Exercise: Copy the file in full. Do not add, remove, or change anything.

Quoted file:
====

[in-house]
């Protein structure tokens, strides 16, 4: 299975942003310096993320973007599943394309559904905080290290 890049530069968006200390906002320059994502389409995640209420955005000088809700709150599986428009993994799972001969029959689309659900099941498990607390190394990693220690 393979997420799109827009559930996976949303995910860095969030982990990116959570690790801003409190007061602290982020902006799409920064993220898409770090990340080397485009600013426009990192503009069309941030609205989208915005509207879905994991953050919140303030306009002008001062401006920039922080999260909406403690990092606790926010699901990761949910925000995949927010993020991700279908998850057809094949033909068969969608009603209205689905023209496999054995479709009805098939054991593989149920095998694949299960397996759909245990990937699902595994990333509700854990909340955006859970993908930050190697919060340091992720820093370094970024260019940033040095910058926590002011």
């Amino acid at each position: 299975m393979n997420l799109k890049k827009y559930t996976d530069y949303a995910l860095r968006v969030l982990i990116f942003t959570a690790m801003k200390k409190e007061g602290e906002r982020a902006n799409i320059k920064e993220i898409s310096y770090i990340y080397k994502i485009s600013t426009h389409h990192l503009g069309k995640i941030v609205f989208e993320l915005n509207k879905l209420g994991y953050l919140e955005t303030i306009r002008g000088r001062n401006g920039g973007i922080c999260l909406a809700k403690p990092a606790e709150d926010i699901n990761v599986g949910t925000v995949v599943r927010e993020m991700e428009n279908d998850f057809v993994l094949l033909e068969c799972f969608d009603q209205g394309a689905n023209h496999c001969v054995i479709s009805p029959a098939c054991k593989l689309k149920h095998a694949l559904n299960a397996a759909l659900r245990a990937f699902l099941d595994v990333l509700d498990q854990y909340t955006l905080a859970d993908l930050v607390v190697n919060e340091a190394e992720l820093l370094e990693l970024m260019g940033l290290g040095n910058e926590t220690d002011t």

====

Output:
[in-house]
């Protein structure tokens, strides 16, 4: 299975942003310096993320973007599943394309559904905080290290 890049530069968006200390906002320059994502389409995640209420955005000088809700709150599986428009993994799972001969029959689309659900099941498990607390190394990693220690 393979997420799109827009559930996976949303995910860095969030982990990116959570690790801003409190007061602290982020902006799409920064993220898409770090990340080397485009600013426009990192503009069309941030609205989208915005509207879905994991953050919140303030306009002008001062401006920039922080999260909406403690990092606790926010699901990761949910925000995949927010993020991700279908998850057809094949033909068969969608009603209205689905023209496999054995479709009805098939054991593989149920095998694949299960397996759909245990990937699902595994990333509700854990909340955006859970993908930050190697919060340091992720820093370094970024260019940033040095910058926590002011």
């Amino acid at each position: 299975m393979n997420l799109k890049k827009y559930t996976d530069y949303a995910l860095r968006v969030l982990i990116f942003t959570a690790m801003k200390k409190e007061g602290e906002r982020a902006n799409i320059k920064e993220i898409s310096y770090i990340y080397k994502i485009s600013t426009h389409h990192l503009g069309k995640i941030v609205f989208e993320l915005n509207k879905l209420g994991y953050l919140e955005t303030i306009r002008g000088r001062n401006g920039g973007i922080c999260l909406a809700k403690p990092a606790e709150d926010i699901n990761v599986g949910t925000v995949v599943r927010e993020m991700e428009n279908d998850f057809v993994l094949l033909e068969c799972f969608d009603q209205g394309a689905n023209h496999c001969v054995i479709s009805p029959a098939c054991k593989l689309k149920h095998a694949l559904n299960a397996a759909l659900r245990a990937f699902l099941d595994v990333l509700d498990q854990y909340t955006l905080a859970d993908l930050v607390v190697n919060e340091a190394e992720l820093l370094e990693l970024m260019g940033l290290g040095n910058e926590t220690d002011t």